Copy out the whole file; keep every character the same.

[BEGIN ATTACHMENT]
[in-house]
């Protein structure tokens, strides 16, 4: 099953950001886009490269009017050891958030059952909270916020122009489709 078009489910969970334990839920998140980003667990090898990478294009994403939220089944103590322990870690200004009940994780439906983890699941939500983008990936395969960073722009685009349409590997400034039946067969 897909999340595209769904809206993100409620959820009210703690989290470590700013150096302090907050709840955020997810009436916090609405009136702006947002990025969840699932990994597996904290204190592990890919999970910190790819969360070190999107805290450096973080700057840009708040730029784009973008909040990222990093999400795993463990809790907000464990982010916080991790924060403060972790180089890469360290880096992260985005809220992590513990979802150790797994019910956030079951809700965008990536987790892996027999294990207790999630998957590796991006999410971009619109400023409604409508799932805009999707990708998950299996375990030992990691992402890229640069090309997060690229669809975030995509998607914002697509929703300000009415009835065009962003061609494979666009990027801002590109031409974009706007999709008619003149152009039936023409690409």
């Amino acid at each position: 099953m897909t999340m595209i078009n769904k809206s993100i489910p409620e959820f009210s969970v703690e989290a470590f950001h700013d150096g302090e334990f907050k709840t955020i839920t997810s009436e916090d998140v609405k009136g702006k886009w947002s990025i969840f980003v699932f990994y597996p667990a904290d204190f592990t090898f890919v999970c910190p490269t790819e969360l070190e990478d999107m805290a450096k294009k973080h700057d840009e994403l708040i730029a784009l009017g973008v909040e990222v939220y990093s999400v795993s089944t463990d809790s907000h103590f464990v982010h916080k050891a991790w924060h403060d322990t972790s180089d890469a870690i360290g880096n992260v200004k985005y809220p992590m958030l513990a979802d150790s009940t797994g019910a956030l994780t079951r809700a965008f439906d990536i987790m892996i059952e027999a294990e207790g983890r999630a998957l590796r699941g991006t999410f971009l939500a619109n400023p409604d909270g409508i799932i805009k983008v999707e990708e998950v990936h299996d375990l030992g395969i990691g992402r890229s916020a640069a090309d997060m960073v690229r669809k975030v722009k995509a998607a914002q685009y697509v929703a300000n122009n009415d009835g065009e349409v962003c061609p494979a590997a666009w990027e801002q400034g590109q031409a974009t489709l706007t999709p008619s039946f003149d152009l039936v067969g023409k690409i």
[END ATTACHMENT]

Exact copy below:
[in-house]
């Protein structure tokens, strides 16, 4: 099953950001886009490269009017050891958030059952909270916020122009489709 078009489910969970334990839920998140980003667990090898990478294009994403939220089944103590322990870690200004009940994780439906983890699941939500983008990936395969960073722009685009349409590997400034039946067969 897909999340595209769904809206993100409620959820009210703690989290470590700013150096302090907050709840955020997810009436916090609405009136702006947002990025969840699932990994597996904290204190592990890919999970910190790819969360070190999107805290450096973080700057840009708040730029784009973008909040990222990093999400795993463990809790907000464990982010916080991790924060403060972790180089890469360290880096992260985005809220992590513990979802150790797994019910956030079951809700965008990536987790892996027999294990207790999630998957590796991006999410971009619109400023409604409508799932805009999707990708998950299996375990030992990691992402890229640069090309997060690229669809975030995509998607914002697509929703300000009415009835065009962003061609494979666009990027801002590109031409974009706007999709008619003149152009039936023409690409």
């Amino acid at each position: 099953m897909t999340m595209i078009n769904k809206s993100i489910p409620e959820f009210s969970v703690e989290a470590f950001h700013d150096g302090e334990f907050k709840t955020i839920t997810s009436e916090d998140v609405k009136g702006k886009w947002s990025i969840f980003v699932f990994y597996p667990a904290d204190f592990t090898f890919v999970c910190p490269t790819e969360l070190e990478d999107m805290a450096k294009k973080h700057d840009e994403l708040i730029a784009l009017g973008v909040e990222v939220y990093s999400v795993s089944t463990d809790s907000h103590f464990v982010h916080k050891a991790w924060h403060d322990t972790s180089d890469a870690i360290g880096n992260v200004k985005y809220p992590m958030l513990a979802d150790s009940t797994g019910a956030l994780t079951r809700a965008f439906d990536i987790m892996i059952e027999a294990e207790g983890r999630a998957l590796r699941g991006t999410f971009l939500a619109n400023p409604d909270g409508i799932i805009k983008v999707e990708e998950v990936h299996d375990l030992g395969i990691g992402r890229s916020a640069a090309d997060m960073v690229r669809k975030v722009k995509a998607a914002q685009y697509v929703a300000n122009n009415d009835g065009e349409v962003c061609p494979a590997a666009w990027e801002q400034g590109q031409a974009t489709l706007t999709p008619s039946f003149d152009l039936v067969g023409k690409i």